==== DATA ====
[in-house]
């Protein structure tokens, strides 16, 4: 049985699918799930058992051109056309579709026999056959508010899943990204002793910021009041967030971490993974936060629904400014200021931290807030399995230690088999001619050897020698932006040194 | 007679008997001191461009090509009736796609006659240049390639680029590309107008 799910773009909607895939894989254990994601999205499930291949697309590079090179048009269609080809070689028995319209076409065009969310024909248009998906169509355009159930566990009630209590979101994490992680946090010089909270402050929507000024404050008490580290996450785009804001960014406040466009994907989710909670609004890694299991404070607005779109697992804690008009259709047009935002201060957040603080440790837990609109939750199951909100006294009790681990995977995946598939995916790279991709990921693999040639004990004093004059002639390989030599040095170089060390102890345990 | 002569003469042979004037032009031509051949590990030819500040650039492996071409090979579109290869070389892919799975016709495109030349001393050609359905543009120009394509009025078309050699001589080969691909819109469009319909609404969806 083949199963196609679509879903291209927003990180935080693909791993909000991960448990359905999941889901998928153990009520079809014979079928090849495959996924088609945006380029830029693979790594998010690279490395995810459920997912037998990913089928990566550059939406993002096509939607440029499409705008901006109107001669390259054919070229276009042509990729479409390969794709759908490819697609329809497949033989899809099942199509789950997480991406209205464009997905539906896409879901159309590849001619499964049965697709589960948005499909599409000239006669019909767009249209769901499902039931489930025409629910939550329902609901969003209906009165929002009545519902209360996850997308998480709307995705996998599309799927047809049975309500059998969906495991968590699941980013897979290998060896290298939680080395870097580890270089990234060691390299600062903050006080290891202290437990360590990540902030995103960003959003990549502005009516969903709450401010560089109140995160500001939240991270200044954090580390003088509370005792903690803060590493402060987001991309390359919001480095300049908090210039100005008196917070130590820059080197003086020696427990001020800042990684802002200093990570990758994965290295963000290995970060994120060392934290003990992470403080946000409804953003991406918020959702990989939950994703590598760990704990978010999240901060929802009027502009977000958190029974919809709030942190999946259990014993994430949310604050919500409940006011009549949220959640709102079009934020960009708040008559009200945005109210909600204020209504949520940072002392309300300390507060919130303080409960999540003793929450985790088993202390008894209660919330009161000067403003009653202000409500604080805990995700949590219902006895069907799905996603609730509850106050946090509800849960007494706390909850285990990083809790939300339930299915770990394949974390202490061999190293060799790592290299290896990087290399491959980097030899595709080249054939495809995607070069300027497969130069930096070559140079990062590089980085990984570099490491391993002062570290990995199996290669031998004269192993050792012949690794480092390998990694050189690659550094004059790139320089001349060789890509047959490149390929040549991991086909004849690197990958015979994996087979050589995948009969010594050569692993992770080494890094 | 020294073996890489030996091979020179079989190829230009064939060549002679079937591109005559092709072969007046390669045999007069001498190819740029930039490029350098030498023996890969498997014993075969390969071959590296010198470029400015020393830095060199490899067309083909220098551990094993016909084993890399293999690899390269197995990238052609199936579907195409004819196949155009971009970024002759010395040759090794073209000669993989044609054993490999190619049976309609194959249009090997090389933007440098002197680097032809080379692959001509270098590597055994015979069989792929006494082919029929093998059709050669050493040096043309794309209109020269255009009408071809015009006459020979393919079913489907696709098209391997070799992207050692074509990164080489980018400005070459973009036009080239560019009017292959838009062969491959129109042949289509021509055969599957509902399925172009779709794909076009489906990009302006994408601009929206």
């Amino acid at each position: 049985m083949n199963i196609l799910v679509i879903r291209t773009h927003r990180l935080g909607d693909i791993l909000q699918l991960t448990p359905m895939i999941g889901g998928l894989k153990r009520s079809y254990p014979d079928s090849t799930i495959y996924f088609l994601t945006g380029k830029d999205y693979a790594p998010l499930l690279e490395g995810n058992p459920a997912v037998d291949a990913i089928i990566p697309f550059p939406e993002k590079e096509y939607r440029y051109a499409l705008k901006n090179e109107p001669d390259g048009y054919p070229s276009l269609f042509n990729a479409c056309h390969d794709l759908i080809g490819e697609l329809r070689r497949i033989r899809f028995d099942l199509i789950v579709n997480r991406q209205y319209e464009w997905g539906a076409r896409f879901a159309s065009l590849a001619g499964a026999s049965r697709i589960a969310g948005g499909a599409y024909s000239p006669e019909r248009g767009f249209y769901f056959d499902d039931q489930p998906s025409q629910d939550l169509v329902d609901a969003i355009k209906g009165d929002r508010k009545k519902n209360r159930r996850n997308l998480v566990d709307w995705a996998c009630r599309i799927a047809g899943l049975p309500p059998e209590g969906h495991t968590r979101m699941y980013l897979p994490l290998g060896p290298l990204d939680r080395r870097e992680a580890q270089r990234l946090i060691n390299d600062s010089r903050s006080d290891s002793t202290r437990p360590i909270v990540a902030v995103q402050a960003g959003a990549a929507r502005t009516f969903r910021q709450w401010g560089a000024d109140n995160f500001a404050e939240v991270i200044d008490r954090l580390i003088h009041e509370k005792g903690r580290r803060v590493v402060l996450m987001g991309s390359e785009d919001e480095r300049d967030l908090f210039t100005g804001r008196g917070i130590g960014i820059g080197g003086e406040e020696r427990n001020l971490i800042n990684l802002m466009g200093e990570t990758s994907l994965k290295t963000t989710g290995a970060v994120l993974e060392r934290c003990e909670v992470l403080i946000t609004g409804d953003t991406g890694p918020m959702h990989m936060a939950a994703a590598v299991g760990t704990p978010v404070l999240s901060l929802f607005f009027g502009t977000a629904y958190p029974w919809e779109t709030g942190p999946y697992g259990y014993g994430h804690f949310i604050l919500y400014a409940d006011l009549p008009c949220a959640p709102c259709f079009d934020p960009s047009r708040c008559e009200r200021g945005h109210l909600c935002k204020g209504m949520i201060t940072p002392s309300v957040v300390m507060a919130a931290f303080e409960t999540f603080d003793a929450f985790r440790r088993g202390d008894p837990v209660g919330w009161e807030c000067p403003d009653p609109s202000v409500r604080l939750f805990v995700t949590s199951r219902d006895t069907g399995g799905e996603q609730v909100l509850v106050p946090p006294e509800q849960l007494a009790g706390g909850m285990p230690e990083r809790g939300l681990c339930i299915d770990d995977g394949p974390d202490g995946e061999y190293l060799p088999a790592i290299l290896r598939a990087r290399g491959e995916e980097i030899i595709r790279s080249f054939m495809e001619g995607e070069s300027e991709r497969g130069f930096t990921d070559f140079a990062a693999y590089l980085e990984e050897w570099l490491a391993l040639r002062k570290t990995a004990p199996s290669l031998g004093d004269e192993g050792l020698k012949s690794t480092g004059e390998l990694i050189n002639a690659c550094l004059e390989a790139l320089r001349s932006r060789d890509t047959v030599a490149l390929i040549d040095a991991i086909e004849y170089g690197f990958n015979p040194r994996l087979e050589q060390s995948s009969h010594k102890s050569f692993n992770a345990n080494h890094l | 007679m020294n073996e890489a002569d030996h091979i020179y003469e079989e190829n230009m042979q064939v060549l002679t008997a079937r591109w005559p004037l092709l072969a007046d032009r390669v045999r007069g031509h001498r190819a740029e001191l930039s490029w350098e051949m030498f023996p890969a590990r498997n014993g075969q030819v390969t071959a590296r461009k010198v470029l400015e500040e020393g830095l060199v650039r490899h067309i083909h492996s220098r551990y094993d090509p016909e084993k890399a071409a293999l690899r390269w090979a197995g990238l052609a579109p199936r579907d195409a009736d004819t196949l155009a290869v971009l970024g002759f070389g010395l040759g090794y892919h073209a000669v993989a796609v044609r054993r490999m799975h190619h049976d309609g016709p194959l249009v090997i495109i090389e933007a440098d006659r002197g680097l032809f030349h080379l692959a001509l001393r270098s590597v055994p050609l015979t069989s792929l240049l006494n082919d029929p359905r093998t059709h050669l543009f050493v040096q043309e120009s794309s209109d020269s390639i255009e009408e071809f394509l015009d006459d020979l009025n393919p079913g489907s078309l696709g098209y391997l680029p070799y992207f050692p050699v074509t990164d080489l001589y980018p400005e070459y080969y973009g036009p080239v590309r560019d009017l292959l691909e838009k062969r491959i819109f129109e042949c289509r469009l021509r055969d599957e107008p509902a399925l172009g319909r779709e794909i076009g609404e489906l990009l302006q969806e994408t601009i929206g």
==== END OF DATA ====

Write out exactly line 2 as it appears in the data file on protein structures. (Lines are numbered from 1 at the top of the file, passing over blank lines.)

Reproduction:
């Protein structure tokens, strides 16, 4: 049985699918799930058992051109056309579709026999056959508010899943990204002793910021009041967030971490993974936060629904400014200021931290807030399995230690088999001619050897020698932006040194 | 007679008997001191461009090509009736796609006659240049390639680029590309107008 799910773009909607895939894989254990994601999205499930291949697309590079090179048009269609080809070689028995319209076409065009969310024909248009998906169509355009159930566990009630209590979101994490992680946090010089909270402050929507000024404050008490580290996450785009804001960014406040466009994907989710909670609004890694299991404070607005779109697992804690008009259709047009935002201060957040603080440790837990609109939750199951909100006294009790681990995977995946598939995916790279991709990921693999040639004990004093004059002639390989030599040095170089060390102890345990 | 002569003469042979004037032009031509051949590990030819500040650039492996071409090979579109290869070389892919799975016709495109030349001393050609359905543009120009394509009025078309050699001589080969691909819109469009319909609404969806 083949199963196609679509879903291209927003990180935080693909791993909000991960448990359905999941889901998928153990009520079809014979079928090849495959996924088609945006380029830029693979790594998010690279490395995810459920997912037998990913089928990566550059939406993002096509939607440029499409705008901006109107001669390259054919070229276009042509990729479409390969794709759908490819697609329809497949033989899809099942199509789950997480991406209205464009997905539906896409879901159309590849001619499964049965697709589960948005499909599409000239006669019909767009249209769901499902039931489930025409629910939550329902609901969003209906009165929002009545519902209360996850997308998480709307995705996998599309799927047809049975309500059998969906495991968590699941980013897979290998060896290298939680080395870097580890270089990234060691390299600062903050006080290891202290437990360590990540902030995103960003959003990549502005009516969903709450401010560089109140995160500001939240991270200044954090580390003088509370005792903690803060590493402060987001991309390359919001480095300049908090210039100005008196917070130590820059080197003086020696427990001020800042990684802002200093990570990758994965290295963000290995970060994120060392934290003990992470403080946000409804953003991406918020959702990989939950994703590598760990704990978010999240901060929802009027502009977000958190029974919809709030942190999946259990014993994430949310604050919500409940006011009549949220959640709102079009934020960009708040008559009200945005109210909600204020209504949520940072002392309300300390507060919130303080409960999540003793929450985790088993202390008894209660919330009161000067403003009653202000409500604080805990995700949590219902006895069907799905996603609730509850106050946090509800849960007494706390909850285990990083809790939300339930299915770990394949974390202490061999190293060799790592290299290896990087290399491959980097030899595709080249054939495809995607070069300027497969130069930096070559140079990062590089980085990984570099490491391993002062570290990995199996290669031998004269192993050792012949690794480092390998990694050189690659550094004059790139320089001349060789890509047959490149390929040549991991086909004849690197990958015979994996087979050589995948009969010594050569692993992770080494890094 | 020294073996890489030996091979020179079989190829230009064939060549002679079937591109005559092709072969007046390669045999007069001498190819740029930039490029350098030498023996890969498997014993075969390969071959590296010198470029400015020393830095060199490899067309083909220098551990094993016909084993890399293999690899390269197995990238052609199936579907195409004819196949155009971009970024002759010395040759090794073209000669993989044609054993490999190619049976309609194959249009090997090389933007440098002197680097032809080379692959001509270098590597055994015979069989792929006494082919029929093998059709050669050493040096043309794309209109020269255009009408071809015009006459020979393919079913489907696709098209391997070799992207050692074509990164080489980018400005070459973009036009080239560019009017292959838009062969491959129109042949289509021509055969599957509902399925172009779709794909076009489906990009302006994408601009929206």